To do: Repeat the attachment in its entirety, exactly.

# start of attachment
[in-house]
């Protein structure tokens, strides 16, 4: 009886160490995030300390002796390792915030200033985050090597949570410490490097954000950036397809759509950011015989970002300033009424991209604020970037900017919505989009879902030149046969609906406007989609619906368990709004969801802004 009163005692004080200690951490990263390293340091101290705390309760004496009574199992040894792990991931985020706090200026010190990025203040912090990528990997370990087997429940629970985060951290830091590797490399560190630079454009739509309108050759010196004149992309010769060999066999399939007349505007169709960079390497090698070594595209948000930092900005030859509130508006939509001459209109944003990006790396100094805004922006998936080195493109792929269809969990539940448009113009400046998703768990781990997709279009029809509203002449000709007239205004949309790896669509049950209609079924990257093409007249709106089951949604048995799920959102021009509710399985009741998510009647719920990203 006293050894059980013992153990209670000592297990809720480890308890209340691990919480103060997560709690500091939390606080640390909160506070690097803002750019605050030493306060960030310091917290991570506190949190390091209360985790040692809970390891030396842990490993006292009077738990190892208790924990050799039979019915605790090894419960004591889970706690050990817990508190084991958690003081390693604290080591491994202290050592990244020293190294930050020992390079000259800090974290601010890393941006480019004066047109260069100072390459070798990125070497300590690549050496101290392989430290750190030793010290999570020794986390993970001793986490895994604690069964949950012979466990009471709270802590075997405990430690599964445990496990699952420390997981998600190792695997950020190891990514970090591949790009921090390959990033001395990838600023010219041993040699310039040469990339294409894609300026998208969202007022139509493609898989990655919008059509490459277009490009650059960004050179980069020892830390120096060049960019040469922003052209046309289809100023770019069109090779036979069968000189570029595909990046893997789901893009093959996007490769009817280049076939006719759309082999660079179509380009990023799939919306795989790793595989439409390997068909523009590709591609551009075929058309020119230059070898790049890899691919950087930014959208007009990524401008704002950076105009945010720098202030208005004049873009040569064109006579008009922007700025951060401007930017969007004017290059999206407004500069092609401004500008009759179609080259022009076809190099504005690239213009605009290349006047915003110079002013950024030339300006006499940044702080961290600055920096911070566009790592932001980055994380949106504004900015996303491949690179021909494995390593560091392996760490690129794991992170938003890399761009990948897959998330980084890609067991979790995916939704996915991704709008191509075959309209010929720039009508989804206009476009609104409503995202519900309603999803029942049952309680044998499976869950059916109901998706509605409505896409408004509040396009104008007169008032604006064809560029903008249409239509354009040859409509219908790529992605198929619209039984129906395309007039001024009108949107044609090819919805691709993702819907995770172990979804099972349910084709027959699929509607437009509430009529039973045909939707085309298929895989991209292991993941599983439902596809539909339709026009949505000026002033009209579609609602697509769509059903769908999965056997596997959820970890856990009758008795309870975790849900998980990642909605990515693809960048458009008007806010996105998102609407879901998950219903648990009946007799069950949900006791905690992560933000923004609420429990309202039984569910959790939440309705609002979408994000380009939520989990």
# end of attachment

[in-house]
């Protein structure tokens, strides 16, 4: 009886160490995030300390002796390792915030200033985050090597949570410490490097954000950036397809759509950011015989970002300033009424991209604020970037900017919505989009879902030149046969609906406007989609619906368990709004969801802004 009163005692004080200690951490990263390293340091101290705390309760004496009574199992040894792990991931985020706090200026010190990025203040912090990528990997370990087997429940629970985060951290830091590797490399560190630079454009739509309108050759010196004149992309010769060999066999399939007349505007169709960079390497090698070594595209948000930092900005030859509130508006939509001459209109944003990006790396100094805004922006998936080195493109792929269809969990539940448009113009400046998703768990781990997709279009029809509203002449000709007239205004949309790896669509049950209609079924990257093409007249709106089951949604048995799920959102021009509710399985009741998510009647719920990203 006293050894059980013992153990209670000592297990809720480890308890209340691990919480103060997560709690500091939390606080640390909160506070690097803002750019605050030493306060960030310091917290991570506190949190390091209360985790040692809970390891030396842990490993006292009077738990190892208790924990050799039979019915605790090894419960004591889970706690050990817990508190084991958690003081390693604290080591491994202290050592990244020293190294930050020992390079000259800090974290601010890393941006480019004066047109260069100072390459070798990125070497300590690549050496101290392989430290750190030793010290999570020794986390993970001793986490895994604690069964949950012979466990009471709270802590075997405990430690599964445990496990699952420390997981998600190792695997950020190891990514970090591949790009921090390959990033001395990838600023010219041993040699310039040469990339294409894609300026998208969202007022139509493609898989990655919008059509490459277009490009650059960004050179980069020892830390120096060049960019040469922003052209046309289809100023770019069109090779036979069968000189570029595909990046893997789901893009093959996007490769009817280049076939006719759309082999660079179509380009990023799939919306795989790793595989439409390997068909523009590709591609551009075929058309020119230059070898790049890899691919950087930014959208007009990524401008704002950076105009945010720098202030208005004049873009040569064109006579008009922007700025951060401007930017969007004017290059999206407004500069092609401004500008009759179609080259022009076809190099504005690239213009605009290349006047915003110079002013950024030339300006006499940044702080961290600055920096911070566009790592932001980055994380949106504004900015996303491949690179021909494995390593560091392996760490690129794991992170938003890399761009990948897959998330980084890609067991979790995916939704996915991704709008191509075959309209010929720039009508989804206009476009609104409503995202519900309603999803029942049952309680044998499976869950059916109901998706509605409505896409408004509040396009104008007169008032604006064809560029903008249409239509354009040859409509219908790529992605198929619209039984129906395309007039001024009108949107044609090819919805691709993702819907995770172990979804099972349910084709027959699929509607437009509430009529039973045909939707085309298929895989991209292991993941599983439902596809539909339709026009949505000026002033009209579609609602697509769509059903769908999965056997596997959820970890856990009758008795309870975790849900998980990642909605990515693809960048458009008007806010996105998102609407879901998950219903648990009946007799069950949900006791905690992560933000923004609420429990309202039984569910959790939440309705609002979408994000380009939520989990």